The role of blood pressure as a risk factor for renal disease: a review of the epidemiologic evidence

J Hum Hypertens. 1996 Oct;10(10):683-9.


The aim of the paper is to examine the relationship between blood pressure (BP) and renal disease with an overview of observational and experimental investigations, with the emphasis on studies that provide data obtained in unselected population samples. We have found an increasing body of evidence from cross-sectional, case-control, prospective, and experimental studies that indicate BP is an important, independent predictor of both increased relative and attributable risk of renal insufficiency and end-stage renal disease. The relationship between BP and subsequent renal disease appears to be positive and continuous throughout the entire range of BP. Furthermore, the data indicate that elevations in systolic BP (SBP) are stronger predictors of risk compared to corresponding increases in diastolic BP (DBP). Clinical trials experience suggests that reduction in BP decreases the risk of subsequent renal disease. Ongoing trials should help to clarify issues related to choice of antihypertensive therapy and optimal goals for reduction of BP in order to prevent renal disease.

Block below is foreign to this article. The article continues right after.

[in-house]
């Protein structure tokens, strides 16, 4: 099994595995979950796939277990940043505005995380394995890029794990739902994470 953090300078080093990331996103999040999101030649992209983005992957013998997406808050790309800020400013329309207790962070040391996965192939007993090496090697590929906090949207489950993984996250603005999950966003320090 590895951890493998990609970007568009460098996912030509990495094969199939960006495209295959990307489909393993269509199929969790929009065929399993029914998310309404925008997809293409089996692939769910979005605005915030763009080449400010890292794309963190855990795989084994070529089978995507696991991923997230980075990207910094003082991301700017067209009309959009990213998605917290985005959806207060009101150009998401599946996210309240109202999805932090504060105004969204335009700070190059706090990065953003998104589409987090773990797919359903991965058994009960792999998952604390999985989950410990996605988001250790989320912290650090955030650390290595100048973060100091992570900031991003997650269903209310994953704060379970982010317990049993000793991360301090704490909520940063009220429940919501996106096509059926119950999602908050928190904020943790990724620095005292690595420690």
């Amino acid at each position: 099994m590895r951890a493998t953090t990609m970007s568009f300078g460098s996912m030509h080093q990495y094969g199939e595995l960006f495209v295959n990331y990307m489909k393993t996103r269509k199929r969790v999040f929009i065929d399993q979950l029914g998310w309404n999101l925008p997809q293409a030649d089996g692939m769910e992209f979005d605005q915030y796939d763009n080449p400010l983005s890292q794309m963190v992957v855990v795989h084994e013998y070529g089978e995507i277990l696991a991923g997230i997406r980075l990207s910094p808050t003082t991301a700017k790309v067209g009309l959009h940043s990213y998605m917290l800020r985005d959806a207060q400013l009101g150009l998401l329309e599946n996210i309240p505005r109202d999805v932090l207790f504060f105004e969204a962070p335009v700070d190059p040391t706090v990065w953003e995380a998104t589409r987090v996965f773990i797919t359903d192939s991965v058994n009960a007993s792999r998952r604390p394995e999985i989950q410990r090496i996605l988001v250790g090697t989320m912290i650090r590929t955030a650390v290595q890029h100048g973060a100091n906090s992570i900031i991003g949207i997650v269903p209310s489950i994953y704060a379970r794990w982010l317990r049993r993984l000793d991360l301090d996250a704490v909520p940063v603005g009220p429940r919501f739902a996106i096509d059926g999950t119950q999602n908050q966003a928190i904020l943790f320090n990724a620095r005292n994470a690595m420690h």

Publication types

  • Research Support, Non-U.S. Gov't
  • Research Support, U.S. Gov't, P.H.S.
  • Review

MeSH terms

  • Animals
  • Blood Pressure*
  • Cross-Sectional Studies
  • Humans
  • Kidney Diseases / epidemiology*
  • Prospective Studies
  • Retrospective Studies
  • Risk Factors